The Seattle City Council is close to passing several ordinances, championed by Councilmember M. Lorena González, overhauling the city’s campaign-finance rules — but not for the better.
Together, the proposals would impose a potentially unconstitutional crackdown on political participation and speech by entities the City Council doesn’t like — namely, businesses — to the advantage of favored special interests like labor unions.
One ordinance, inoffensively titled the “Clean Campaigns Act,” targets independent expenditures — political advertising purchased by a person or entity without coordination with a candidate.
Historically, however, Washingtonians had the freedom to spend their own money on political speech as they saw fit. In 1972, voters passed Initiative 276, requiring that political contributions and expenditures be publicly disclosed, thus allowing voters to evaluate whether candidates were excessively beholden to special interests.
Twenty years later, voters passed Initiative 134, imposing limits on how much a person or entity could contribute to a political candidate, with the goal of preventing candidates from being influenced by large campaign contributions. Seattle subsequently adopted even stricter contribution limits, the highest currently set at $500, for city elections.
With contributions to candidates limited to relatively trivial sums, the increasing costs of modern elections have taken the form of independent expenditures not subject to such limits.
Ironically, this has made tracking campaign contributions far more difficult. Often, contributions pass through several political action committees (PACs) before being spent to benefit a candidate. While political insiders still know their backers, voters have a harder time connecting specific expenditures to the original contributors.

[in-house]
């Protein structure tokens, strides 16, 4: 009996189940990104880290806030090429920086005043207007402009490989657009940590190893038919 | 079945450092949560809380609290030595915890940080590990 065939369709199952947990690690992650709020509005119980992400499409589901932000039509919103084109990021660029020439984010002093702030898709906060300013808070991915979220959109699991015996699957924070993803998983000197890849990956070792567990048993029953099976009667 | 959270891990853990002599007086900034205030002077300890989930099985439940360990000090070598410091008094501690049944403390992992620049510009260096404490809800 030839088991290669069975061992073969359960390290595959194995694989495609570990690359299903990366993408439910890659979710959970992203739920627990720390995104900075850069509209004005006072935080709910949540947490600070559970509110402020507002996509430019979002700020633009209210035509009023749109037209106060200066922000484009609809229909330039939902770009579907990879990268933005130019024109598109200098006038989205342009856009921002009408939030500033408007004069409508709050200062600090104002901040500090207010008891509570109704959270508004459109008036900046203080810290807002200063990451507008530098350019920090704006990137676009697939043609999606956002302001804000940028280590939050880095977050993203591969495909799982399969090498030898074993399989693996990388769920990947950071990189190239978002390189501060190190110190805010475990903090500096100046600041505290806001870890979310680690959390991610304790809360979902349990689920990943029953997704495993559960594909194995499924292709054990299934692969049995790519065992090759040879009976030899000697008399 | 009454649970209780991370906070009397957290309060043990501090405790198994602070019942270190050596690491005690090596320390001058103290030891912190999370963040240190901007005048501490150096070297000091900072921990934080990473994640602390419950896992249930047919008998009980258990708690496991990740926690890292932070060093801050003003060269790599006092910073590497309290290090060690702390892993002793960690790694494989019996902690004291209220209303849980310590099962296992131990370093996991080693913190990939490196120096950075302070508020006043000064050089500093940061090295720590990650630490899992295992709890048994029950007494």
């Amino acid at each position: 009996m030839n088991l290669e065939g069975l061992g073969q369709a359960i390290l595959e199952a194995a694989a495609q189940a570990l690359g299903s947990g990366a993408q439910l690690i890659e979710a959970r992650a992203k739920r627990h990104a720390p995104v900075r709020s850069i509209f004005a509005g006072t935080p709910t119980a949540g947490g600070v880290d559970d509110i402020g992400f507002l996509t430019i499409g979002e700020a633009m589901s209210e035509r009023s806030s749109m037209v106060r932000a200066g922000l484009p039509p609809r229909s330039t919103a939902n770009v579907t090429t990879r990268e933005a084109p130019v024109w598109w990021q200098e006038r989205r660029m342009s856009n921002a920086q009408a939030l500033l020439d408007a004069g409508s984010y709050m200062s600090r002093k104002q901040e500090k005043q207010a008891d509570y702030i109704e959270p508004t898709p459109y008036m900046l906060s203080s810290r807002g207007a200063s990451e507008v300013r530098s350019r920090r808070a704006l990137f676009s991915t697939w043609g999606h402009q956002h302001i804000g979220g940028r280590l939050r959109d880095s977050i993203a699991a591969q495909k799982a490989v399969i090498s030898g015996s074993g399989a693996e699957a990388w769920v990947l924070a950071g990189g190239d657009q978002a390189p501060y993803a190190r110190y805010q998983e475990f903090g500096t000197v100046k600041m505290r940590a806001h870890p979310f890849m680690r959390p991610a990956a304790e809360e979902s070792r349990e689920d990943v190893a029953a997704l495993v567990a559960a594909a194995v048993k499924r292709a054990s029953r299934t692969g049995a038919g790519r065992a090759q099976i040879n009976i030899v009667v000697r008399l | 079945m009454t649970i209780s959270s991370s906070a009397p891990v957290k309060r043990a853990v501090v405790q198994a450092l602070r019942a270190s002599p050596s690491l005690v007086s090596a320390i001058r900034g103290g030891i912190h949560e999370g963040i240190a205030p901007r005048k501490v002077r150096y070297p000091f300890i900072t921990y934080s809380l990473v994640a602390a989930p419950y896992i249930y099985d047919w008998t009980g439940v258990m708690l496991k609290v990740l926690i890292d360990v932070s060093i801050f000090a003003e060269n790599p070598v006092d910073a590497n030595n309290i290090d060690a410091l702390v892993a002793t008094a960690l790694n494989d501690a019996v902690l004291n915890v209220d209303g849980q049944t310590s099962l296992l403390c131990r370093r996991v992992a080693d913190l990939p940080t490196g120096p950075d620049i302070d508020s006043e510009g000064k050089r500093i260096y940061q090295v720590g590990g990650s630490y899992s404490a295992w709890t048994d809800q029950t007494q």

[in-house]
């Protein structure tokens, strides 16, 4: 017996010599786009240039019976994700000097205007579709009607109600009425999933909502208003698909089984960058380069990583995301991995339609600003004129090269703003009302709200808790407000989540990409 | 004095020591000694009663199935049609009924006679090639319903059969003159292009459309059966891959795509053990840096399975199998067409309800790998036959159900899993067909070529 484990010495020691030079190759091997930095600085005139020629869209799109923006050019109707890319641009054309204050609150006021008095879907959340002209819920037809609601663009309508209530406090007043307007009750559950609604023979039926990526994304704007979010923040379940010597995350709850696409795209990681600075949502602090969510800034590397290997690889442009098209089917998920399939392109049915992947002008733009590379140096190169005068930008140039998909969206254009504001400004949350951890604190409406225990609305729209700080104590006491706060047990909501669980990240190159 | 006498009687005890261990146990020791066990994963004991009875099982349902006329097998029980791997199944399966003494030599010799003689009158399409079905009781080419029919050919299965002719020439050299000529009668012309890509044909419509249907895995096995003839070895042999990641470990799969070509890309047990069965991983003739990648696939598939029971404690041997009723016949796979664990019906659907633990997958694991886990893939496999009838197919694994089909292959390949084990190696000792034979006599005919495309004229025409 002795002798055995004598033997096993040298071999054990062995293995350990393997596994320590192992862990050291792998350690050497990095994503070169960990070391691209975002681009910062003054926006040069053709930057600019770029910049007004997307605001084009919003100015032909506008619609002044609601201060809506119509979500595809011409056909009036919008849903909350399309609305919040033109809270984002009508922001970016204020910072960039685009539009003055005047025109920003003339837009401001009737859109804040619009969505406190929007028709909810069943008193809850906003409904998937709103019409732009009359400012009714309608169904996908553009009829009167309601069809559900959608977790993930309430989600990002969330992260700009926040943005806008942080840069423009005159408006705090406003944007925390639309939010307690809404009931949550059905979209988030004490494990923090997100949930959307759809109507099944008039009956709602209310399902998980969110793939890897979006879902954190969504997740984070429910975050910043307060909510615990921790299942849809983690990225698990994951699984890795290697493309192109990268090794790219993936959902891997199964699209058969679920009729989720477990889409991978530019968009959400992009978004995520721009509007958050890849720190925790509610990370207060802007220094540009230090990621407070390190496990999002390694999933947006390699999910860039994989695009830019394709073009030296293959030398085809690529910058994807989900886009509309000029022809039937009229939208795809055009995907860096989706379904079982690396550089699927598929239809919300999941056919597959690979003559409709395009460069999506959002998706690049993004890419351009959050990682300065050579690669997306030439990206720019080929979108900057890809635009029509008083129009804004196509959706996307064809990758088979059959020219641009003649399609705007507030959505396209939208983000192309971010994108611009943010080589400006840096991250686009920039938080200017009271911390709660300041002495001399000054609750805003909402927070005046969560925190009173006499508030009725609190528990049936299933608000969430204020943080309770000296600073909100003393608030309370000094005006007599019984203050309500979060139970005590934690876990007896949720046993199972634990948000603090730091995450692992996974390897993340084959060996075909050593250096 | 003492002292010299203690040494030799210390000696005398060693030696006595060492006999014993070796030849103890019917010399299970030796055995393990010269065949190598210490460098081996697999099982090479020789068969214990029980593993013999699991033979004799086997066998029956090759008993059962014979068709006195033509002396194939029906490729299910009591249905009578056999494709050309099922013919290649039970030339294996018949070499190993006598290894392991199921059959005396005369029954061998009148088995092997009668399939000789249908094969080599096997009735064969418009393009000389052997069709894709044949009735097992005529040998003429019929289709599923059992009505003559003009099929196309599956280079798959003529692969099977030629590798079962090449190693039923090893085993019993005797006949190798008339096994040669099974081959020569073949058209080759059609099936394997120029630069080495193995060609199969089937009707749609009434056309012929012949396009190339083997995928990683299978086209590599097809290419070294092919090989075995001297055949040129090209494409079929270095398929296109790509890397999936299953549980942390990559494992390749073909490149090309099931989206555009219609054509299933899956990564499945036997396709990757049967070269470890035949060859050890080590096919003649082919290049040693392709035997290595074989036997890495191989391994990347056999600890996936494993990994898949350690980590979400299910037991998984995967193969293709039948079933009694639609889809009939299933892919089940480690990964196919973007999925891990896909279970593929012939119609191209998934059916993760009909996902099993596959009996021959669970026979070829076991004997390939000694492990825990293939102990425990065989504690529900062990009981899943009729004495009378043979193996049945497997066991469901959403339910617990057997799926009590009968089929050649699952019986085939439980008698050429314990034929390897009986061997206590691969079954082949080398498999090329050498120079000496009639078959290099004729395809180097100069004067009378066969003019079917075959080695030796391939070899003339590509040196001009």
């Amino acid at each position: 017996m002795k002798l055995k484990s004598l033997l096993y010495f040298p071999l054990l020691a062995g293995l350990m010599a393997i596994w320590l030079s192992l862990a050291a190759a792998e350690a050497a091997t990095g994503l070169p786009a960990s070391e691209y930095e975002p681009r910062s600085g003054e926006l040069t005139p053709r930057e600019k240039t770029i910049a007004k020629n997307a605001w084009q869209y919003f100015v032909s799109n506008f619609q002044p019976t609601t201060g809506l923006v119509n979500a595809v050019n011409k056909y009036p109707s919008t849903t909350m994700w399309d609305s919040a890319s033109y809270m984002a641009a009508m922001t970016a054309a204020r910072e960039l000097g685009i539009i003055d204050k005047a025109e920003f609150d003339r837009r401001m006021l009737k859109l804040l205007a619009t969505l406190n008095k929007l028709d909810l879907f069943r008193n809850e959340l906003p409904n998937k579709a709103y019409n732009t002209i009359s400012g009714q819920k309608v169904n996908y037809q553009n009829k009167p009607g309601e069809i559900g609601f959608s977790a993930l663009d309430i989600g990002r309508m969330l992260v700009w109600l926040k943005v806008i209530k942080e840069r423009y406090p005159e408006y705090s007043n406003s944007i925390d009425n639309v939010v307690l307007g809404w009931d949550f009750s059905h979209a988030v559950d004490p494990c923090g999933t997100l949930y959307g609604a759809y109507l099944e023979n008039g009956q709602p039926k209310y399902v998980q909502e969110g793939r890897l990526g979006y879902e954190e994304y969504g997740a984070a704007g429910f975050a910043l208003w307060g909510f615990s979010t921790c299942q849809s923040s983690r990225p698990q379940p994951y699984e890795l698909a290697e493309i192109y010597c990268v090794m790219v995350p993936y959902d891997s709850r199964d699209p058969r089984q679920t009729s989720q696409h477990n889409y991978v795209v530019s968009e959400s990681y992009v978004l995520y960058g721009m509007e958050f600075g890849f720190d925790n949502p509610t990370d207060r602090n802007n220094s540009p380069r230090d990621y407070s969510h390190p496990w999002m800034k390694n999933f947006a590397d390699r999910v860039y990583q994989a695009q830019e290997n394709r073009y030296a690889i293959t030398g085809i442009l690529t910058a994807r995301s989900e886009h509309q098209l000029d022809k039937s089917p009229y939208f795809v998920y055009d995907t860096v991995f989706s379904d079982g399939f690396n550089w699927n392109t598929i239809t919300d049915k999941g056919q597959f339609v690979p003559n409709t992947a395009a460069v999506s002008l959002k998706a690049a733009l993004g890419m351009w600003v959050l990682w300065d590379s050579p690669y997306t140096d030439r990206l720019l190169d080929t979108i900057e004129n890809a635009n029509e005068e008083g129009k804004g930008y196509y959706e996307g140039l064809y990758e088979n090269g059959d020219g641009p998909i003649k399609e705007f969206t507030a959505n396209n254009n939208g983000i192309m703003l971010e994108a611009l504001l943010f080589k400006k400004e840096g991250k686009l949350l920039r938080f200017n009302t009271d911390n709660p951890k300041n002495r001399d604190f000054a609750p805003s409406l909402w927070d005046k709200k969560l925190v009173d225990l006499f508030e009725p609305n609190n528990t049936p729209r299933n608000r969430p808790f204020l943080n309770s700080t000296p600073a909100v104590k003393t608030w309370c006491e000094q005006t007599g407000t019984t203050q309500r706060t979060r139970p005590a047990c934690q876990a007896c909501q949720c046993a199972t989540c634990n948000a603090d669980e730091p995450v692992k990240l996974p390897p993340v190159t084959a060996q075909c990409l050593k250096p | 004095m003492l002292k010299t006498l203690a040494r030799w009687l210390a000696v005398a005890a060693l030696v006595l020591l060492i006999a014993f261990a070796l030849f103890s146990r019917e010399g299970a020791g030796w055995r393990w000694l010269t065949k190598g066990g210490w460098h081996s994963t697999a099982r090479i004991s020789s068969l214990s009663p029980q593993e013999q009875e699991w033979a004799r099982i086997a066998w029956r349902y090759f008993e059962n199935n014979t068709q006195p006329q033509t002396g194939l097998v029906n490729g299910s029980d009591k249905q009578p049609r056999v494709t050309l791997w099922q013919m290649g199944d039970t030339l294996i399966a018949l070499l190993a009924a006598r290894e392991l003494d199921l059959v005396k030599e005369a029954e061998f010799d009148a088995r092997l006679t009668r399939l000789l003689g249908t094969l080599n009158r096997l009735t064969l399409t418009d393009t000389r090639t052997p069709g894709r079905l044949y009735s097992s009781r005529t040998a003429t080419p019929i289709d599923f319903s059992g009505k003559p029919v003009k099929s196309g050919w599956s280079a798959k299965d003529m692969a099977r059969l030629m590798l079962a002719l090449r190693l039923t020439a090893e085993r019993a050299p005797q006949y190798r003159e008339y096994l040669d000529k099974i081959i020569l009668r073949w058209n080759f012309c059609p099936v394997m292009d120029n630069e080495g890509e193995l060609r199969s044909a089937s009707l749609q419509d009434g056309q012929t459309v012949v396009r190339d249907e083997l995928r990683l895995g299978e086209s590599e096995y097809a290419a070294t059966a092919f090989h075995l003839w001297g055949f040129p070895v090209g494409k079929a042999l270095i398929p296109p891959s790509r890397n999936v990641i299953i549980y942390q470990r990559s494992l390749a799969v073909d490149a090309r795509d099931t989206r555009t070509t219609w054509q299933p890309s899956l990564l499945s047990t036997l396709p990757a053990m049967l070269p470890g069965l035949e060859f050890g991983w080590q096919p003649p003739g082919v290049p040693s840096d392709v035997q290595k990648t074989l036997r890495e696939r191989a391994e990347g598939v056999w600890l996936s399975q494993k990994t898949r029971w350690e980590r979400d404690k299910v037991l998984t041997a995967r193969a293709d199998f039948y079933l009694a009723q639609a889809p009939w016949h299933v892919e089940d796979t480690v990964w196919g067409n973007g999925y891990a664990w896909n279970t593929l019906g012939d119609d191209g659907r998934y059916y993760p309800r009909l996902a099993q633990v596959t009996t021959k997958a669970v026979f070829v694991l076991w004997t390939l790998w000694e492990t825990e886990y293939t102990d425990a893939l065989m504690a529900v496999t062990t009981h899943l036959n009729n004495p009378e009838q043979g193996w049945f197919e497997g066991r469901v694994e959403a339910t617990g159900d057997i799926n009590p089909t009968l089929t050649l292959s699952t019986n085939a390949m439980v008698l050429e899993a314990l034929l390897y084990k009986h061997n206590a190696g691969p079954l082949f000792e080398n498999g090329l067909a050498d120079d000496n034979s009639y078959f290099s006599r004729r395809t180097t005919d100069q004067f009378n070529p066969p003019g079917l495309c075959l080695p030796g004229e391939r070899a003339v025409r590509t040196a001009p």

Further, as candidates lose control over campaign advertising done on their behalf, negative ads become more commonplace. Independent groups care little if negative ads are unpopular if they work, and candidates can disavow independent negative ads while still benefiting from them.
These issues have, in turn, produced a steady stream of new campaign-finance regulations, both statewide and in Seattle. The increasing complexity of campaign-finance rules presents enforcement challenges and makes political participation harder for regular people, with complete compliance challenging even for sophisticated campaigns.
Unfortunately, the temptation for elected officials to write rules favoring their friends and targeting their opponents, under the guise of preserving democracy and fighting corruption, is irresistible.
Enter the “Clean Campaigns Act.”
As written, the proposal would limit contributions to PACs making independent expenditures in city elections to $5,000. However, there are two ways to avoid this restriction.
First, an entity could purchase independent expenditures on its own. Most businesses lack the resources and desire to develop in-house political operations just to navigate Seattle elections, preferring instead to contribute to PACs operated by professional consultants. Meanwhile, major unions generally already have permanent, internal political teams and many already make political expenditures from their dues-funded general budgets.